Meta-analysis Confirms Acid Suppressors Raise Recurrent CDI Risk

Clinicians should avoid prescribing acid-suppression medications in general, and especially proton-pump inhibitors, to patients with Clostridioides difficile infection, according to the study.

A recent systematic review supports the idea that acid suppression medications (ASMs) can increase a patient’s risk of developing recurrent Clostridioides difficile infection (CDI).

About 1 in 6 of the half-million Americans who develop CDI each year will experience at least one recurrence of the infection. Writing in the journal Clinical Infectious Diseases, corresponding author Luigi Brunetti, PharmD, MPH, of Rutgers University, and colleagues, explained that the use of medications like antibiotics and ASMs have been linked with an increased risk of recurrent CDI, but many of the studies supporting the link between ASMs and CDI have had small sample sizes and used different definitions of exposures and outcomes.

A meta-analysis of the studies is one way to solve that problem, but Brunetti and colleagues wrote that previous meta-analyses on the ASM question were less definitive because they used both inpatient and outpatient cases.

“This distinction is important because it is commonly seen that studies that contain an outpatient population often display less integrity or accuracy in terms of data, since compliance cannot be monitored,” they wrote.

The new meta-analysis focused exclusively on inpatients. A total of 9 studies were found that looked at CDI and included medication information. Together, the studies had a patient population of 5668 people. Of those, 17.7% of patients (1003) experienced recurrent CDI, a number in line with national averages.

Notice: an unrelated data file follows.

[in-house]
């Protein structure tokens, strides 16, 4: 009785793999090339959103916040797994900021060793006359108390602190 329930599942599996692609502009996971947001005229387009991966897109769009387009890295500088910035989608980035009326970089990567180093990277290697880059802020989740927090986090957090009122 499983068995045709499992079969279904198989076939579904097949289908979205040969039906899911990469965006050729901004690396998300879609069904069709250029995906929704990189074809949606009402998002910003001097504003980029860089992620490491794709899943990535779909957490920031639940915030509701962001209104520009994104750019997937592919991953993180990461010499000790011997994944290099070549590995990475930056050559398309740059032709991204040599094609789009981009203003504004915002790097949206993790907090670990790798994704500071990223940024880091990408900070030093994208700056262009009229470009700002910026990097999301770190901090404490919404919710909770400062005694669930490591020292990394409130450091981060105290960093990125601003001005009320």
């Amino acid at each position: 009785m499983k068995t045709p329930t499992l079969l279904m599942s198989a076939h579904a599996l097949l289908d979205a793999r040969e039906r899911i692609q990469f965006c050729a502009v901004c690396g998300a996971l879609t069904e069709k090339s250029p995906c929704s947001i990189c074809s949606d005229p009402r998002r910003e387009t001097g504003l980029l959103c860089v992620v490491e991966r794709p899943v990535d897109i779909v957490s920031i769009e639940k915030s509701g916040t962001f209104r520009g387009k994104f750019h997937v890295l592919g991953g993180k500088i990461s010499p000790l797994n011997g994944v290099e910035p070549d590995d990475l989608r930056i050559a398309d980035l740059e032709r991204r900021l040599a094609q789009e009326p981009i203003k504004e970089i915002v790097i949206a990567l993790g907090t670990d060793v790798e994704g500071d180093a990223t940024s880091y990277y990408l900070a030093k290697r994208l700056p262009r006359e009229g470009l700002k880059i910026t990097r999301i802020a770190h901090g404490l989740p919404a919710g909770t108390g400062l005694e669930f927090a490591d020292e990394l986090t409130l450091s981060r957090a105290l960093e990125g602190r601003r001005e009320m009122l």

The data showed those patients who were taking ASMs were 64% more likely to be among those patients experiencing CDI recurrence (OR, 1.64; 95% CI, 1.13–2.38; P = .009; I2 = 79.54%). Those taking proton-pump inhibitors had an even higher risk, at 84% (OR, 1.84; 95% CI, 1.18–2.85; P = .007; I2 = 83.4%).

One reason these findings are important, Brunetti and colleagues noted, is that ASM use is a modifiable factor, whereas other risk factors for CDI recurrence, such as older age and recent hospitalization, are not modifiable. ASMs are also chronically over-prescribed, Brunetti said, suggesting many patients could safely be taken off their ASM because they never needed it in the first place.

“In fact, 1 study reported that 65% of ASMs prescribed in inpatients were without indication,” the authors wrote. “ASM carries many risks, especially with long-term use, that are often ill-considered.”

Those risks include pneumonia, bone fractures, and, as the current meta-analysis showed, CDI.

The reason for the link between ASMs and CDI may have to do with the impact of altered pH on gut microbial diversity, Brunetti and colleagues said, rather than on acid suppression itself. Altered pH in the upper gastrointestinal tract causes the patient’s colonic microbiome to become more susceptible to CDI. It therefore follows that proton-pump inhibitors cause the greatest increase in CDI risk, the authors wrote, since proton-pump inhibitors have a stronger effect on gastric pH than the average acid suppressor.

Brunetti and colleagues noted a few limitations, including varying in the included studies’ definitions of CDI recurrence, and a lack of information about certain patient characteristics, such as age, which limited the types of subgroup analyses the authors were able to perform. Still, the investigators said the new analysis adds strength to the case that ASMs are problematic for patients with CDI.

“Clinicians should consider discontinuation of ASMs during the treatment of CDI whenever possible,” the authors concluded.


Mehta P, Nahass RG, Brunetti L. acid suppression medications during hospitalization as a risk factor for recurrence of Clostridioides difficile infection: Systematic review and meta-analysis. Clin Infect Dis. 2021;73(1):e62-e68. doi:10.1093/cid/ciaa545

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